Brian Holland, Texas Wesleyan School of Law

Social Semiotics in the Fair Use Analysis

Prevailing concepts of transformativeness focus on whether defendant engaged in authorial process, purpose, or activity (Laura Heymann & Mary Wong have written on this). This conflates incentive and accommodation. We should reframe that inquiry as not about incentive focused on authorship/originality; instead, a doctrine of accommodation focusing on new expression, new meaning, new messages. Focus on the resulting work not as evidence of authorship (incentive) but as a potential source of social value (expression). Expanding the body of new expression without cannibalizing expression. Not just new forms but meanings and messages. (I think the example I used in Copy This Essay of Martin Luther King Jr.’s preaching might be useful here—King copied, but he’s the one we know because of context.)

Misconception: meaning resides in mind of author, transmitted to audiences. But meanings aren’t controlled, not transmitted, not even consistent among audiences. Meanings are negotiated not between author and audiences but between work and audiences and audience members themselves. Audiences = Individuals and interpretive communities. Audience engagement creates the social value copyright is intended to promote: new meanings. Heymann: facilitating dissemination of multiple meanings can achieve copyright’s goals same as facilitating dissemination of multiple works.

Social semiotics: a theory of production and interpretation of meaning. Semiotic resources have meaning potential, which is actualized in concrete social contexts. Meaning is produced by audiences through culturally shared codes. Ultimately, readers, not authors, are the determinants of the meanings of texts and the relations between them.

If we look at transformativeness, authorial process, purpose and activity still matters. But there are cases even where this falls short. Social value of new expression may still be present. Divergent and unexpected social responses to the work, cultivating a multitude of different meanings in different audiences. This is the breathing space in which interpretive engagement takes place. (Consider: Tina Fey repeating Sarah Palin’s words verbatim. Also possibly the clip of Palin engaging with that Alaska teacher?)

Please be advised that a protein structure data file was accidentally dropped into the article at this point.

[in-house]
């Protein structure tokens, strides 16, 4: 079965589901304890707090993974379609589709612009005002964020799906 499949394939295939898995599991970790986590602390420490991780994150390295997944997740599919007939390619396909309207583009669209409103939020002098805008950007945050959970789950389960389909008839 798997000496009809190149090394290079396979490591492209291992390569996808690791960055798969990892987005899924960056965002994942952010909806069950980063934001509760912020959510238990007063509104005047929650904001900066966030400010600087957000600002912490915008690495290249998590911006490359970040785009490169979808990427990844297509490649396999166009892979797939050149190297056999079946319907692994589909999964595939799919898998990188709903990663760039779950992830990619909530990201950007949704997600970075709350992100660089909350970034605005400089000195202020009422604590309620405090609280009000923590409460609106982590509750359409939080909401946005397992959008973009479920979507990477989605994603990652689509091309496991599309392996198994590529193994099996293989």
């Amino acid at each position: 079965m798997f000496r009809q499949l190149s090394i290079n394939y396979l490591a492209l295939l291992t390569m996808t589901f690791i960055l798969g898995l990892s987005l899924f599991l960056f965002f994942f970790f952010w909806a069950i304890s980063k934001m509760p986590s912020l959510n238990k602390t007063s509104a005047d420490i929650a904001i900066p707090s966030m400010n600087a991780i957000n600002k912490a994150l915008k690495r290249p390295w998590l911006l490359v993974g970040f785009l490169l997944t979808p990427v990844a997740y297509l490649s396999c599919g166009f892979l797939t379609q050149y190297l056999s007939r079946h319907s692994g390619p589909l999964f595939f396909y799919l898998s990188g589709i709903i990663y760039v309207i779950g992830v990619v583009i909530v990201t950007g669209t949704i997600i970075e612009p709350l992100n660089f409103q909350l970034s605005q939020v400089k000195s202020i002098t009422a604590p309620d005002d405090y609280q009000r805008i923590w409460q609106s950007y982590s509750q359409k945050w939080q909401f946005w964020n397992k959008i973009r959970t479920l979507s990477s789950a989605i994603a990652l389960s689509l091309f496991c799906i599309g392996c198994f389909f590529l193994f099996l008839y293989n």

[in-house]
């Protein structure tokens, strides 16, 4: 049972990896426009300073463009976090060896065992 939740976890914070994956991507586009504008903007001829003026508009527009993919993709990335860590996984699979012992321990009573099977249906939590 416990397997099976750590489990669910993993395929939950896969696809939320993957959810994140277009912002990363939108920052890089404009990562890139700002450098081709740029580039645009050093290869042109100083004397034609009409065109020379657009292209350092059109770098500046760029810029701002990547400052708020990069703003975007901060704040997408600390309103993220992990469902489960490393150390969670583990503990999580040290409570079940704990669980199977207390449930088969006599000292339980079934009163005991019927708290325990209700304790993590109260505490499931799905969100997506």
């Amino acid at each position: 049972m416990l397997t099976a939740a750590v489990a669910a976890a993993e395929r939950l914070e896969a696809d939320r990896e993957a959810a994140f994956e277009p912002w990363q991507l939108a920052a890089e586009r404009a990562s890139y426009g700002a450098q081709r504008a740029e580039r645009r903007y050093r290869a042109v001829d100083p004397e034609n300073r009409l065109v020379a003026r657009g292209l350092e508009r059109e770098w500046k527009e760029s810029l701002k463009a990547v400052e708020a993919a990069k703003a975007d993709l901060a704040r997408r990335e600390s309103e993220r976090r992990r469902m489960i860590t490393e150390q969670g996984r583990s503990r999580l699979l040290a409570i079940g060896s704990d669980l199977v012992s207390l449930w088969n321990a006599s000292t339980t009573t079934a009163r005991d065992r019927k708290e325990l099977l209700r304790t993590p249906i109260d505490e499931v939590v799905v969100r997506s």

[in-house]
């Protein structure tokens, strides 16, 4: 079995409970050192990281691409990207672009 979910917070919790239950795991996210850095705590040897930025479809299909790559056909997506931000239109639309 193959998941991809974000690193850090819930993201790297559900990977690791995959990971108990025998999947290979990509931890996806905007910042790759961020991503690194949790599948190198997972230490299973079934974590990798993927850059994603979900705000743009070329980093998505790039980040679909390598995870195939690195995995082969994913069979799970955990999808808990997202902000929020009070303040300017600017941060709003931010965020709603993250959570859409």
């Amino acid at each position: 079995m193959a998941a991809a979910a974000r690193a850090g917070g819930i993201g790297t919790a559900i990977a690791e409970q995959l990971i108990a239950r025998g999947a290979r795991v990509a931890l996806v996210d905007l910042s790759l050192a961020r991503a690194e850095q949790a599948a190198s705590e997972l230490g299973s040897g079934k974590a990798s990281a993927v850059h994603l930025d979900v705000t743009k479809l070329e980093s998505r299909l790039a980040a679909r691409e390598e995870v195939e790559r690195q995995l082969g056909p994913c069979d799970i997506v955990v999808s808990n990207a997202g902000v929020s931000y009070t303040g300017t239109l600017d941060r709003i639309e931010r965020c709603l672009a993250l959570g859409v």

Works don’t have unlimited potential to mean anything; social convention is a limit. Whose social realities are privileged or suppressed? Fair use should facilitate the struggle. Example: Fairey v. AP. The work at issue employs semiotic resources: constructivism and Chinese propaganda, Bauhaus, the De Stijl school, even the WPA. These have certain social meanings. He also studied past campaign posters. There is nothing different in pose than anything else: showed Willkie, Barry Goldwater, McGovern, and other posters with all the elements included in this work, but that didn’t prompt the same response. Fairey himself draws on Warhol, commie chic: Fairey uses these resources to be radical, ironic, idealistic. Other people took it differently: a real metaphor for alternative forms of government—socialism and communism as real threats to capitalist economies. The picture enters an interpretive community that views this as a real threat: Obama as false god, fake christian, false messiah. Another: elitist, pompous, snobbish, arrogant (uppity). The poster had the effect of othering certain audiences who decoded the text this way, who responded by othering Obama. He’s collected 400 different images of responses to the poster.

Molly van Houweling: Authors as defendants, Fogerty v. Fantasy. Do authors fare better than others? Her intuition is that authors will do better as defendants, but should that be the case? If the author is just sending the same message, maybe it’s not as good.